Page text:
Some may ask why I chose to write the downloaded files to a file rather than immediately inserting them into the database. Using this two-step process gives me the ability to manually rollback to an older database if there is a problem retrieving one of the registry files. I have set an arbitrary limit of 75,000 lines for the entire aggregated file; if the file is less than that, the remainder of the process is aborted.
The data retrieved from the registries is in the following format.
Registry Raw Data Format

<snip>
apnic|CN|ipv4|202.127.4.0|256|19950610|assigned
apnic|BN|ipv4|202.160.0.0|2048|19950610|allocated
apnic|NP|asn|4613|1|19950611|allocated
apnic|LK|ipv4|203.143.0.0|1024|19950612|allocated
apnic|MO|asn|4609|1|19950615|allocated
apnic|KR|asn|4670|1|19950616|allocated
apnic|SB|ipv4|202.63.254.0|512|19950618|assigned
apnic|JP|ipv4|202.232.0.0|262144|19950618|allocated
apnic|SG|ipv4|203.127.192.0|8192|19950618|allocated
apnic|PK|asn|4615|1|19950629|allocated
apnic|HK|asn|4614|1|19950704|allocated
</snip>

The fields are all “|” (pipe-character) separated, and are described below.

COLUMN		VALUES
---------------------------------------------------------------------
REGISTRY:	apnic,arin,ripencc,lacnic,iana
COUNTRY_CODE:	One of 240 unique 2-character country codes or "*"
ADDRESS_TYPE:	asn,ipv4,ipv6
ADDRESS:	Either the starting IP Address or AS Number or "*"
NUMBER:		Number of IPs in range or "1" if ADDRESS_TYPE is "asn"
DATE:		Date IP range or AS Number was added to database or "*"
RANGE_TYPE:	"allocated" -> borrowed; "assigned" -> owned

Storing the Data in MySQL

To store the data, I created a two-table MySQL database named “ip_registry”, using the script below.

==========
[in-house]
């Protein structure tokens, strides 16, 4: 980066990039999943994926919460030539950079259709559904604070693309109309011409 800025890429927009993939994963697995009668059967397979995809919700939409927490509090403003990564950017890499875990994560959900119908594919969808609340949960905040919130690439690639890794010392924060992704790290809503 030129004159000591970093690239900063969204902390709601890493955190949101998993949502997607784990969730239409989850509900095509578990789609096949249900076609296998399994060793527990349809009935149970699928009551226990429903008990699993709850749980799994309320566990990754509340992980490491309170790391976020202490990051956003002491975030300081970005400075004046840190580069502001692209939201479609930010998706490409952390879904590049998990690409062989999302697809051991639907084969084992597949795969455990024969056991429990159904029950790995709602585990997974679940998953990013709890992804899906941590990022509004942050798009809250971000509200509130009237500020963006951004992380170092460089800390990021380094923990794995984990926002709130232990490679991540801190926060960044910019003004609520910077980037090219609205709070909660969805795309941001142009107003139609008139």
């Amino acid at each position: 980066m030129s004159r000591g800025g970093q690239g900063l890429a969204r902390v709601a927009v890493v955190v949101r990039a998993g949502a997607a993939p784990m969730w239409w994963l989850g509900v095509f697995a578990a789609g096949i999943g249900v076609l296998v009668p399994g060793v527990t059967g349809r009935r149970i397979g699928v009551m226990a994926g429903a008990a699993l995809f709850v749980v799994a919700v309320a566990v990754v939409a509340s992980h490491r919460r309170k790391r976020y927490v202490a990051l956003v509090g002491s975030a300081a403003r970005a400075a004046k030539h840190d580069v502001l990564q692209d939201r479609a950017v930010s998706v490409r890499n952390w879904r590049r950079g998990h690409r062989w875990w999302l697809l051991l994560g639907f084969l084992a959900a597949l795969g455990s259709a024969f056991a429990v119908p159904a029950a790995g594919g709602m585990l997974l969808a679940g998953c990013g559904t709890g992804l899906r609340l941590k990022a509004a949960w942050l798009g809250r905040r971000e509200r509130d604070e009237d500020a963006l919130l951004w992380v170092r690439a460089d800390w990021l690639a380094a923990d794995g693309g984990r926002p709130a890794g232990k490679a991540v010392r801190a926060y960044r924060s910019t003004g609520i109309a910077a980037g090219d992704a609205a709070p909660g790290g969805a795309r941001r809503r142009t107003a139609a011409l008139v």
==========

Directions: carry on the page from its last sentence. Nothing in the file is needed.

Database creation statement for ‘ip_registry’

CREATE DATABASE ip_registry;

Table structure for table ‘country_code’

CREATE TABLE ip_registry.country_code (
code char(2) default NULL,
country varchar(50) default NULL,
UNIQUE KEY code (code)
);

Table structure for table ‘ip_map’

CREATE TABLE ip_registry.ip_map (
code char(2) default NULL,
registry char(10) default NULL,
ip_from double default NULL,
ip_to double default NULL,
UNIQUE KEY registry (registry,ip_from,ip_to)
);

As of March 2005 September 2008, the “ip_map” data table for my system runs to 63,263 88,000+ rows. This value will change daily, and may decrease suddenly at times. The registries make an effort to aggregate as many IP networks as possible into the largest possible contiguous block, and this aggregation process will reduce the number of individual entries by 2,000 – 3,000 rows in a single day.
The recognized standard for country codes is ISO 3166. In this standard, each nation is assigned a unique, two-character code. The ONLY exception I found to this rule is that, for historical reasons, the IP registries have entries for the United Kingdom listed with two country codes (GB and UK). I could have corrected this in the Perl script by standardizing on a single country code, but I preferred the solution of adding another row to the “country_code” table.
From the raw Registry data, I determined that only four of the fields useful for the project that I was working on: REGISTRY, COUNTRY_CODE, ADDRESS, and NUMBER. I then wrote PERL code to read the raw IP Registry data from the data file I created previously, convert the starting IP address to a number, use this starting IP Number that to generate the end IP Number, and then insert the rows into a database.
PERL: IP Number conversion and database insert

<--snip-->
if ($line_count >= 115000) {
## Establish Database Connection
print "\n\nOpening database connection";
my $dbh = DBI->connect("DBI:mysql:host=[host];database=logger","[username]","[password]",{PrintError=>0});
## Remove existing values
my $sth = $dbh->do("TRUNCATE TABLE ip_map");
print " --> Data from ip_map table dropped";